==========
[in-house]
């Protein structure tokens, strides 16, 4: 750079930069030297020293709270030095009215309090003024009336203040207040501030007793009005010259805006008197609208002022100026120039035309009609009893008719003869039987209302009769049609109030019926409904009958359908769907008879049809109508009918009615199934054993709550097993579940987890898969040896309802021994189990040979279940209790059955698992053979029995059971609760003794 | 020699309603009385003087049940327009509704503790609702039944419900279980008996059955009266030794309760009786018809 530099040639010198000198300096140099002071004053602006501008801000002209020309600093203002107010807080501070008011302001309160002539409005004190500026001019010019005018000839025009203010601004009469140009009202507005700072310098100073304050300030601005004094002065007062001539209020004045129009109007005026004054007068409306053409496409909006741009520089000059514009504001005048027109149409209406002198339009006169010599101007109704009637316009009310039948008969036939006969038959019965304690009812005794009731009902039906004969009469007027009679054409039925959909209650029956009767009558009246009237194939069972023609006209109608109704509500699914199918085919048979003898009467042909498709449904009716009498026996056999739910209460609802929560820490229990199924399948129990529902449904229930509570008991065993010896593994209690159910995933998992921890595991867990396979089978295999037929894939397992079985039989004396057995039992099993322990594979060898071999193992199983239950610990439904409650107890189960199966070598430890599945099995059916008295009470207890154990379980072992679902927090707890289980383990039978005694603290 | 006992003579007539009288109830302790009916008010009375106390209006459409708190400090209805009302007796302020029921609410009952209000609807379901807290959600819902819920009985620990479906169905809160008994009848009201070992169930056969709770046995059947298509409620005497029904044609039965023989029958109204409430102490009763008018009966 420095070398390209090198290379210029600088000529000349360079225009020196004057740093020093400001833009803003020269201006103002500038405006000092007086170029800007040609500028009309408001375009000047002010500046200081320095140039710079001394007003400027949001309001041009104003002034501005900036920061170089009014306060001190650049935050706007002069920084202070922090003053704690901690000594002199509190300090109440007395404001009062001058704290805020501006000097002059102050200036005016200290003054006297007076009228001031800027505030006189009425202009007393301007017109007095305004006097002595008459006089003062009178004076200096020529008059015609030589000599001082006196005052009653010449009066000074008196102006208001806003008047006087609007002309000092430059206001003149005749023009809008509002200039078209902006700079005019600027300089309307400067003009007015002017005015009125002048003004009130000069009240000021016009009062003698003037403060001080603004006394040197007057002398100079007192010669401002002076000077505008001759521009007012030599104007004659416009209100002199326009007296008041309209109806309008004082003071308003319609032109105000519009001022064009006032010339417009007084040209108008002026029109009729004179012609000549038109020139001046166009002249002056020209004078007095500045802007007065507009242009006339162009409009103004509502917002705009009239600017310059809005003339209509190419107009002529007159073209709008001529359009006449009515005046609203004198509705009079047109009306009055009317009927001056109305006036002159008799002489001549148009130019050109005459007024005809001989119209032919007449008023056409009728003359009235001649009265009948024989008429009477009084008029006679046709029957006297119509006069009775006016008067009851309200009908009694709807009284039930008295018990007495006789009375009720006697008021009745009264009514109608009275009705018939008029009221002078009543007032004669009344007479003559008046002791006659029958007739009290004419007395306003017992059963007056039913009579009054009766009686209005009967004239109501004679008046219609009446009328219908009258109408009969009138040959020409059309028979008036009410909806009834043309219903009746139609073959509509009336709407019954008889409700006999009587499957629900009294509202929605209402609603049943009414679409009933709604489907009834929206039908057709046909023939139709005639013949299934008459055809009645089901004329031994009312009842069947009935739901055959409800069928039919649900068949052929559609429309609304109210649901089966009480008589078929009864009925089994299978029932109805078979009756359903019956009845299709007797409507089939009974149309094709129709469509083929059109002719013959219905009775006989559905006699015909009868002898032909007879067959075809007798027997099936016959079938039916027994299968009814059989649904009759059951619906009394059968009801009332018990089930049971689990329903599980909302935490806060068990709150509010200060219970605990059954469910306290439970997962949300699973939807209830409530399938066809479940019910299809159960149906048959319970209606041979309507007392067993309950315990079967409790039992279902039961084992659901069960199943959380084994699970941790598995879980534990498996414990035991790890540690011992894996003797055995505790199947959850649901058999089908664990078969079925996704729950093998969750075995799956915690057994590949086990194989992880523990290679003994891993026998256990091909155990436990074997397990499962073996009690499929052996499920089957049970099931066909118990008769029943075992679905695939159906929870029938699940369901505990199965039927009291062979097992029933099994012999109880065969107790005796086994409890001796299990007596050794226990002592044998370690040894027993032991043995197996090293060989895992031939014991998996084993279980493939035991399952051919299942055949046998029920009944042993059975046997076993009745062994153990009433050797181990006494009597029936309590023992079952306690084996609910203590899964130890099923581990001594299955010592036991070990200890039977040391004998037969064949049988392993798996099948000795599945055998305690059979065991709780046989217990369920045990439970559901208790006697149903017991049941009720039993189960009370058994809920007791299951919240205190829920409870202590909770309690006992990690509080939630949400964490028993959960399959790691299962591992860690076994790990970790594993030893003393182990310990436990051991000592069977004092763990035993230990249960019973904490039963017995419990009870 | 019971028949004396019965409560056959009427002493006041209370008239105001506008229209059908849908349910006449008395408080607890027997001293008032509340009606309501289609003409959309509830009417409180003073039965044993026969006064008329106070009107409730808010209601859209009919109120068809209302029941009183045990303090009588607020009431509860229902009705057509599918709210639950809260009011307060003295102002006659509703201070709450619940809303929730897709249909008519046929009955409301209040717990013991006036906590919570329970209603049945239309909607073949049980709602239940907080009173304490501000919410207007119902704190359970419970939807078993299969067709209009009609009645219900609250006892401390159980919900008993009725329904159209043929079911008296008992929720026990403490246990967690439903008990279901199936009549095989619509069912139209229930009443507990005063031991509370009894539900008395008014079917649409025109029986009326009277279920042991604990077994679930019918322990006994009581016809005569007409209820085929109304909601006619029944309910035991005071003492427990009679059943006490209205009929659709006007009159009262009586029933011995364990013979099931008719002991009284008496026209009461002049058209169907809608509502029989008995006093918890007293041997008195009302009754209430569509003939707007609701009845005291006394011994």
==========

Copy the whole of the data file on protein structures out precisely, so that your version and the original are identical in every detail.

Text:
[in-house]
């Protein structure tokens, strides 16, 4: 750079930069030297020293709270030095009215309090003024009336203040207040501030007793009005010259805006008197609208002022100026120039035309009609009893008719003869039987209302009769049609109030019926409904009958359908769907008879049809109508009918009615199934054993709550097993579940987890898969040896309802021994189990040979279940209790059955698992053979029995059971609760003794 | 020699309603009385003087049940327009509704503790609702039944419900279980008996059955009266030794309760009786018809 530099040639010198000198300096140099002071004053602006501008801000002209020309600093203002107010807080501070008011302001309160002539409005004190500026001019010019005018000839025009203010601004009469140009009202507005700072310098100073304050300030601005004094002065007062001539209020004045129009109007005026004054007068409306053409496409909006741009520089000059514009504001005048027109149409209406002198339009006169010599101007109704009637316009009310039948008969036939006969038959019965304690009812005794009731009902039906004969009469007027009679054409039925959909209650029956009767009558009246009237194939069972023609006209109608109704509500699914199918085919048979003898009467042909498709449904009716009498026996056999739910209460609802929560820490229990199924399948129990529902449904229930509570008991065993010896593994209690159910995933998992921890595991867990396979089978295999037929894939397992079985039989004396057995039992099993322990594979060898071999193992199983239950610990439904409650107890189960199966070598430890599945099995059916008295009470207890154990379980072992679902927090707890289980383990039978005694603290 | 006992003579007539009288109830302790009916008010009375106390209006459409708190400090209805009302007796302020029921609410009952209000609807379901807290959600819902819920009985620990479906169905809160008994009848009201070992169930056969709770046995059947298509409620005497029904044609039965023989029958109204409430102490009763008018009966 420095070398390209090198290379210029600088000529000349360079225009020196004057740093020093400001833009803003020269201006103002500038405006000092007086170029800007040609500028009309408001375009000047002010500046200081320095140039710079001394007003400027949001309001041009104003002034501005900036920061170089009014306060001190650049935050706007002069920084202070922090003053704690901690000594002199509190300090109440007395404001009062001058704290805020501006000097002059102050200036005016200290003054006297007076009228001031800027505030006189009425202009007393301007017109007095305004006097002595008459006089003062009178004076200096020529008059015609030589000599001082006196005052009653010449009066000074008196102006208001806003008047006087609007002309000092430059206001003149005749023009809008509002200039078209902006700079005019600027300089309307400067003009007015002017005015009125002048003004009130000069009240000021016009009062003698003037403060001080603004006394040197007057002398100079007192010669401002002076000077505008001759521009007012030599104007004659416009209100002199326009007296008041309209109806309008004082003071308003319609032109105000519009001022064009006032010339417009007084040209108008002026029109009729004179012609000549038109020139001046166009002249002056020209004078007095500045802007007065507009242009006339162009409009103004509502917002705009009239600017310059809005003339209509190419107009002529007159073209709008001529359009006449009515005046609203004198509705009079047109009306009055009317009927001056109305006036002159008799002489001549148009130019050109005459007024005809001989119209032919007449008023056409009728003359009235001649009265009948024989008429009477009084008029006679046709029957006297119509006069009775006016008067009851309200009908009694709807009284039930008295018990007495006789009375009720006697008021009745009264009514109608009275009705018939008029009221002078009543007032004669009344007479003559008046002791006659029958007739009290004419007395306003017992059963007056039913009579009054009766009686209005009967004239109501004679008046219609009446009328219908009258109408009969009138040959020409059309028979008036009410909806009834043309219903009746139609073959509509009336709407019954008889409700006999009587499957629900009294509202929605209402609603049943009414679409009933709604489907009834929206039908057709046909023939139709005639013949299934008459055809009645089901004329031994009312009842069947009935739901055959409800069928039919649900068949052929559609429309609304109210649901089966009480008589078929009864009925089994299978029932109805078979009756359903019956009845299709007797409507089939009974149309094709129709469509083929059109002719013959219905009775006989559905006699015909009868002898032909007879067959075809007798027997099936016959079938039916027994299968009814059989649904009759059951619906009394059968009801009332018990089930049971689990329903599980909302935490806060068990709150509010200060219970605990059954469910306290439970997962949300699973939807209830409530399938066809479940019910299809159960149906048959319970209606041979309507007392067993309950315990079967409790039992279902039961084992659901069960199943959380084994699970941790598995879980534990498996414990035991790890540690011992894996003797055995505790199947959850649901058999089908664990078969079925996704729950093998969750075995799956915690057994590949086990194989992880523990290679003994891993026998256990091909155990436990074997397990499962073996009690499929052996499920089957049970099931066909118990008769029943075992679905695939159906929870029938699940369901505990199965039927009291062979097992029933099994012999109880065969107790005796086994409890001796299990007596050794226990002592044998370690040894027993032991043995197996090293060989895992031939014991998996084993279980493939035991399952051919299942055949046998029920009944042993059975046997076993009745062994153990009433050797181990006494009597029936309590023992079952306690084996609910203590899964130890099923581990001594299955010592036991070990200890039977040391004998037969064949049988392993798996099948000795599945055998305690059979065991709780046989217990369920045990439970559901208790006697149903017991049941009720039993189960009370058994809920007791299951919240205190829920409870202590909770309690006992990690509080939630949400964490028993959960399959790691299962591992860690076994790990970790594993030893003393182990310990436990051991000592069977004092763990035993230990249960019973904490039963017995419990009870 | 019971028949004396019965409560056959009427002493006041209370008239105001506008229209059908849908349910006449008395408080607890027997001293008032509340009606309501289609003409959309509830009417409180003073039965044993026969006064008329106070009107409730808010209601859209009919109120068809209302029941009183045990303090009588607020009431509860229902009705057509599918709210639950809260009011307060003295102002006659509703201070709450619940809303929730897709249909008519046929009955409301209040717990013991006036906590919570329970209603049945239309909607073949049980709602239940907080009173304490501000919410207007119902704190359970419970939807078993299969067709209009009609009645219900609250006892401390159980919900008993009725329904159209043929079911008296008992929720026990403490246990967690439903008990279901199936009549095989619509069912139209229930009443507990005063031991509370009894539900008395008014079917649409025109029986009326009277279920042991604990077994679930019918322990006994009581016809005569007409209820085929109304909601006619029944309910035991005071003492427990009679059943006490209205009929659709006007009159009262009586029933011995364990013979099931008719002991009284008496026209009461002049058209169907809608509502029989008995006093918890007293041997008195009302009754209430569509003939707007609701009845005291006394011994």